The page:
You will benefit from a taught programme, giving you a broad understanding of the breadth and depth of current and emerging offshore wind sector needs. This begins with an intensive six-month programme at the University of Hull for the new student intake, drawing on the expertise and facilities of all four academic partners. It is supplemented by Continuing Professional Development (CPD), which is embedded throughout your 4-year research scholarship.

Further Queries

If you would like more information about this project, please let us know by emailing

Entry requirements

If you have received or expect to achieve before starting your PhD programme a First-class Honours degree, or a 2:1 Honours degree and a Masters, or a Distinction at Masters level a degree (or the international equivalents) in physics, engineering, mathematics or environmental/earth science and have studied fluid mechanics/physical oceanography to a high level, we would like to hear from you.

If your first language is not English, or you require a Student Visa to study, you will be required to provide evidence of your English language proficiency level that meets the requirements of the Aura CDT’s academic partners. This course requires academic IELTS 7.0 overall, with no less than 6.0 in each skill. Please contact for further guidance or questions.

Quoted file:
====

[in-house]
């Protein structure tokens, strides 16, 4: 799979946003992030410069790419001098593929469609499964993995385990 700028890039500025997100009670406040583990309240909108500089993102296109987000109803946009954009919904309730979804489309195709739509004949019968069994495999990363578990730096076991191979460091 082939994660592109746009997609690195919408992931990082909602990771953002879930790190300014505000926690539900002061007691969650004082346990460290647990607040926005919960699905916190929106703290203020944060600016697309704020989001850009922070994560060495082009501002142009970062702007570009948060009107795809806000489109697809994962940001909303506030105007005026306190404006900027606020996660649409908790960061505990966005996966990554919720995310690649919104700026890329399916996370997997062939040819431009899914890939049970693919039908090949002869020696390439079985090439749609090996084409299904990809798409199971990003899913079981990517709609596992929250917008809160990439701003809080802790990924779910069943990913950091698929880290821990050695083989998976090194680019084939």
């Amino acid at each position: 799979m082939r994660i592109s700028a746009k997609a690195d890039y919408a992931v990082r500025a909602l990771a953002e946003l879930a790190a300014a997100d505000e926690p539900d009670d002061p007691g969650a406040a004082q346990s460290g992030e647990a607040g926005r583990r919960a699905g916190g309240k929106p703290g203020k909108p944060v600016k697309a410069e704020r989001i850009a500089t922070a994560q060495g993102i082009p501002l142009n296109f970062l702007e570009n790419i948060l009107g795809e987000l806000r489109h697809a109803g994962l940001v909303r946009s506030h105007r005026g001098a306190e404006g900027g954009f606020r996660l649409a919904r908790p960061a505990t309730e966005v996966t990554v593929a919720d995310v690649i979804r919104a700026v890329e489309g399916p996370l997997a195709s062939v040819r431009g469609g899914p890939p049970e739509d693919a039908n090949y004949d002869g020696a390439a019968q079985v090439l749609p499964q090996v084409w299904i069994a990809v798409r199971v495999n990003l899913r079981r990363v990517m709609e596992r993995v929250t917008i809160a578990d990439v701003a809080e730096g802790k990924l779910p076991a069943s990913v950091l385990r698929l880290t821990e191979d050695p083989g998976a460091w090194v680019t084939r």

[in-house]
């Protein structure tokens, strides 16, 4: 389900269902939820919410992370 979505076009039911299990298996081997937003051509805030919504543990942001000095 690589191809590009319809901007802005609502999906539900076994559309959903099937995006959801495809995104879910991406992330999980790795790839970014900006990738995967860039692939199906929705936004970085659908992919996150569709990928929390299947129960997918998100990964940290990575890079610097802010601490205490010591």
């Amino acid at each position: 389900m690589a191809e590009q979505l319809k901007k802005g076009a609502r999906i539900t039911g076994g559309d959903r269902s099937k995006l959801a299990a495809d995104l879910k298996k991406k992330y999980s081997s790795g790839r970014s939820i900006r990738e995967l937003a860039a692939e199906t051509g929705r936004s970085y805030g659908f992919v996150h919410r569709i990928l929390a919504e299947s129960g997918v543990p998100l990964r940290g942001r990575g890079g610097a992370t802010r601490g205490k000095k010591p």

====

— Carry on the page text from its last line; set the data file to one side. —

Project Sponsor & Industry Supervision

Logo for CEFAS

In-kind support & Industry Supervision

National Oceanography Centre logo



The CDT is funded by the EPSRC, allowing us to provide scholarships that cover fees plus a stipend set at the UKRI nationally agreed rates, £19,237 per annum at 2024/25 rates (subject to progress).


Our funded Doctoral Scholarships are available to UK Students. In addition, we have a number of Scholarships that are open to International Students. Research council funding for postgraduate research has residence requirements. To be considered a Home student, and therefore eligible for a full award, a student must have no restrictions on how long they can stay in the UK and have been ordinarily resident in the UK for at least 3 years prior to the start of the scholarship (with some further constraint regarding residence for education). For full eligibility information, please refer to the EPSRC website.


Interviews will be held during June and will be conducted by a panel of academics from the University of Hull.

For an informal discussion please contact

For an informal discussion, call +44 (0) 1482 463331
or contact